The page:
Mumbai: India’s second largest private shipping company by fleet size, Mercator Lines Ltd, is close to acquiring a dredger, thus joining a growing list of Indian firms that are diversifying into this lucrative area of business.
“Mercator Lines has agreed to purchase a 2006-built trailer suction hopper dredger having a capacity to dredge 4500-5000 cu. m of material,” said a person familar with the deal who did not wish to be identified.
Mercator plans to register the Chinese built dredger under the Indian flag, added the person who declined to provide more details.
Mercator has offered the dredger to the state-run Dredging Corp. of India for hire and officials at India’s largest dredging firm based in the port city of Visakhapatnam have inspected the equipment, said a Dredging Corp. official who did not wish to be named because he is not authorized to speak to the media.
“We are looking at buying the dredger,” said Atul J. Agarwal, joint managing director, Mercator Lines. Agarwal confirmed that Dredging Corp. officials have inspected the vessel. “However, we are yet to take possession of the dredger,” he added.
Mint had reported on August 6 that Essar Shipping Ltd has acquired a new-built 4,500 cu. m capacity trailer suction hopper dredger to tap opportunities for dredging works at Indian ports and harbours.
A trailer suction hopper dredger is used for both capital and maintenance dredging requirements of ports and harbours.
In the case of capital dredging for creating new ports and harbours and to deepen the channels and berths of existing ports, a trailer suction hopper dredger works in tandem with a cutter suction dredger.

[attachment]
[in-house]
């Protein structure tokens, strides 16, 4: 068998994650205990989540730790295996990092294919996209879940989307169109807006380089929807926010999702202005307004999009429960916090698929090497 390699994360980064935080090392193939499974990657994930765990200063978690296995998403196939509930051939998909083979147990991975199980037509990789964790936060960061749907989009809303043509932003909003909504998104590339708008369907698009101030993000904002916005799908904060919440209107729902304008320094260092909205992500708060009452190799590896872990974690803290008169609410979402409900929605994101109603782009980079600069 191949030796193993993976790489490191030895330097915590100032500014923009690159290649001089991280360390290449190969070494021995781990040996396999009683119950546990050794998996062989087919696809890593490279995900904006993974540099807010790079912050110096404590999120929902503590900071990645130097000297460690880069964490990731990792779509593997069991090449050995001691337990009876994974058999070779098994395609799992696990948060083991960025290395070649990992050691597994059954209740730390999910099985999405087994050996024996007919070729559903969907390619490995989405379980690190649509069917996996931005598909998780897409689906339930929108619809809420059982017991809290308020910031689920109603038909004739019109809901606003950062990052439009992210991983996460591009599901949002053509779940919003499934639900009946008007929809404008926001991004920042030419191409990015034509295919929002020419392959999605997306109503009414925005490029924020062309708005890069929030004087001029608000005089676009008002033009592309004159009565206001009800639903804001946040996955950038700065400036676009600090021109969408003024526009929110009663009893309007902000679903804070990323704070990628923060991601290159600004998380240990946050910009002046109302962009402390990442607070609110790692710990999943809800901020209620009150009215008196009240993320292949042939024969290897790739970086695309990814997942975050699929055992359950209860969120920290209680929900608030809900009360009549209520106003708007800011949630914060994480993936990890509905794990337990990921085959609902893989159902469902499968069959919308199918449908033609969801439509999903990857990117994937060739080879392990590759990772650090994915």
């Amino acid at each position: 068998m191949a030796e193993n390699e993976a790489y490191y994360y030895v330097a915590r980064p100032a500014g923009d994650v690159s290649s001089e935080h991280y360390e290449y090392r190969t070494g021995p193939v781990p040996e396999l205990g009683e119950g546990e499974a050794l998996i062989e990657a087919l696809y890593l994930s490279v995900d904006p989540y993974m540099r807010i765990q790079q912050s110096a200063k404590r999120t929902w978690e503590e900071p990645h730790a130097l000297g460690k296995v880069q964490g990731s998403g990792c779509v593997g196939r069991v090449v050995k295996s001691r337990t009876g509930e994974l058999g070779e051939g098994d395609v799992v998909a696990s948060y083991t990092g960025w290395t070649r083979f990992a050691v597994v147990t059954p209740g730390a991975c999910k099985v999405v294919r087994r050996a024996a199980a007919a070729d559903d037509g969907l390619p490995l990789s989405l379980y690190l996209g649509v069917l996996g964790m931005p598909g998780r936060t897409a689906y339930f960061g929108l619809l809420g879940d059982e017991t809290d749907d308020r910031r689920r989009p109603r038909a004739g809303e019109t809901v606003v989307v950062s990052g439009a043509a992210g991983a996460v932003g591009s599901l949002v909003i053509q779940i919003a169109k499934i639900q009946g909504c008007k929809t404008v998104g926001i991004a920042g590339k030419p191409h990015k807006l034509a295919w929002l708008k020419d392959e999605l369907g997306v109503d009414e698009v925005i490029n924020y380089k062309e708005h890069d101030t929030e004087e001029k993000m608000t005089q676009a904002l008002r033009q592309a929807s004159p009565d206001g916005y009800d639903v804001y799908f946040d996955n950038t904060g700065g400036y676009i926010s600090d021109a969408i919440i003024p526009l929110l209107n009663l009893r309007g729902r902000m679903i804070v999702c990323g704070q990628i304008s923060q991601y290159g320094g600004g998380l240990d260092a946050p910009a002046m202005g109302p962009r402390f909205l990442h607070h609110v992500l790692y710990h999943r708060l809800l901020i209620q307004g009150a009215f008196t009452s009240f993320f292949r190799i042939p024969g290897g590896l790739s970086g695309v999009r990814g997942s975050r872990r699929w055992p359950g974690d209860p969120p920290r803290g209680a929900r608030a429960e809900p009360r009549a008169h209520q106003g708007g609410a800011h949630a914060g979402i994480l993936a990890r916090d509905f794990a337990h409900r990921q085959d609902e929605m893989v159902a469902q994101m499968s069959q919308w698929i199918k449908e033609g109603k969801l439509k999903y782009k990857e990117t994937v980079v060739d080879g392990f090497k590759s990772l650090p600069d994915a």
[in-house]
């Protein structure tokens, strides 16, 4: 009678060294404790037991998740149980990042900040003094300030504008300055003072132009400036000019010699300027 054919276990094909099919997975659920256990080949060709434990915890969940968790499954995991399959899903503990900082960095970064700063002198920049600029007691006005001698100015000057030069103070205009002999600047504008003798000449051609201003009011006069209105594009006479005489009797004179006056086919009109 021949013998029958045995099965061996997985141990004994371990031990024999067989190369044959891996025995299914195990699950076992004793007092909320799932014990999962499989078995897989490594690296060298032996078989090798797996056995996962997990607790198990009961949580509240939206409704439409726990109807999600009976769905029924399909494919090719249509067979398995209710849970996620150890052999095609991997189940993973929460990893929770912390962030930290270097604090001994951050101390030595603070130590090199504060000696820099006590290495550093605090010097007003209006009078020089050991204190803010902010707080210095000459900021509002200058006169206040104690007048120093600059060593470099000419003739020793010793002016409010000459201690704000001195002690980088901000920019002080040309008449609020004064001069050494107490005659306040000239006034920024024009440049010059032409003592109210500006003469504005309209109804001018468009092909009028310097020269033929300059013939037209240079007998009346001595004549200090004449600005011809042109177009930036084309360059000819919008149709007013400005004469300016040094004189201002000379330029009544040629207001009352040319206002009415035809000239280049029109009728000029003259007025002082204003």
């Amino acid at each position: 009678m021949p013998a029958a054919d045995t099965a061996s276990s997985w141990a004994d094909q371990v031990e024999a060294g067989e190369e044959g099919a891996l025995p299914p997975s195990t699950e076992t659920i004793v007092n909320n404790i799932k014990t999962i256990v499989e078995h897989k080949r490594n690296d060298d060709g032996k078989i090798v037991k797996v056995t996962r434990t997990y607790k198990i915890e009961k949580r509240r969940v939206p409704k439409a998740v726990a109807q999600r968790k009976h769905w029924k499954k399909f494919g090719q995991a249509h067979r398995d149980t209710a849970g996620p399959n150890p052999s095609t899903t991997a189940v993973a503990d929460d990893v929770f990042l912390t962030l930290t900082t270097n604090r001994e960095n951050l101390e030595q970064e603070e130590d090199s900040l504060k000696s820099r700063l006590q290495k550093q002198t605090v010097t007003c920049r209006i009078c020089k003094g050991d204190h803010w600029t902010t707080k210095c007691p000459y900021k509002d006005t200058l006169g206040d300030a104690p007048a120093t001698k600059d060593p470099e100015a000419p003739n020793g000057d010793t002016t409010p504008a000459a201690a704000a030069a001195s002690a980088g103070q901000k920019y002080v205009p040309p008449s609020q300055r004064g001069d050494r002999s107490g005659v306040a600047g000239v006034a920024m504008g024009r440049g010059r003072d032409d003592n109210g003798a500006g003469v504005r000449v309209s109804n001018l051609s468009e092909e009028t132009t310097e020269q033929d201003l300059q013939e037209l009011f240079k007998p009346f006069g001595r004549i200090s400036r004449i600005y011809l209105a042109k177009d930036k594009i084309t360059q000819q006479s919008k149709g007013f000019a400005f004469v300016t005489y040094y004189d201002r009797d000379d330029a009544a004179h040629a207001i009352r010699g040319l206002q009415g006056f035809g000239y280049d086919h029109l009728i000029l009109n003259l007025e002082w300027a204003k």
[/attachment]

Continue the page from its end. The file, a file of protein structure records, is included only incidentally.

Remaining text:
The cutter suction dredger cuts rocks and digs sand and soil, while a trailer suction hopper dredger collects the dredged materials and takes it to the deep sea or shore for dumping it.
A tariler suction hopper dredger is also used to maintain the required depths at ports for movement of ships. Indian ports silts very fast and, hence, require maintenance dredging throughout the year.
Apart from Mercator and Essar, entities such as Hindustan Infrastructure Projects & Engineering Pvt Ltd, state-run Shipping Corp. of India and Gujarat Maritime Board, the maritime regulator of Gujarat, have announced their intention to float dredging ventures attracted by the huge demand for dredging work at Indian ports and the Rs2,427 crore Sethusamudram Ship Channel Project.
The Sethusamudram Ship Channel Project involves dredging a ship channel across the Palk Straits between India and Sri Lanka.
India’s 12 major ports owned by the Union government have lined up investments worth Rs6,304 crore to deepen their berths and channels over the next three-five years.
Besides, ports owned by the state governments that have been given to private entities for development and operation also require dredging to allow ships to enter for loading and unloading cargo.
Dredgers are also covered under the new tonnage tax scheme, a tax based on the cargo carrying capacity (net tonnage) of a ship that lowers tax outgo of shipping firms when compared with the normal corporate tax.
The union government had nominated Dredging Corp. to undertake dredging of the Sethusamudarm Ship Channel Project after efforts to hire dredgers through two global tenders failed mainly due to the high rates quoted by dredger owners.
The cost of dredging works have gone up by 30-40% in the last 18-24 months as a spurt in port expansion projects globally and offshore construction-related land reclamation works in the Gulf region have led to a shortage of dredgers worlwide.
“The cost of dredging a cubic metre depends on the location, the type of material to be dredged and the distance from the dredging site to the dumping area,” said T. Vijaymurthy, director at Dutch dredging firm Van Oord Dredging and Marine Contracting Co.NV. According to the Dredging Corp. official, the current dredging costs ranges from about $2.5-3 per cu. m for maintenance dredging and $4 -5 for capital dredging.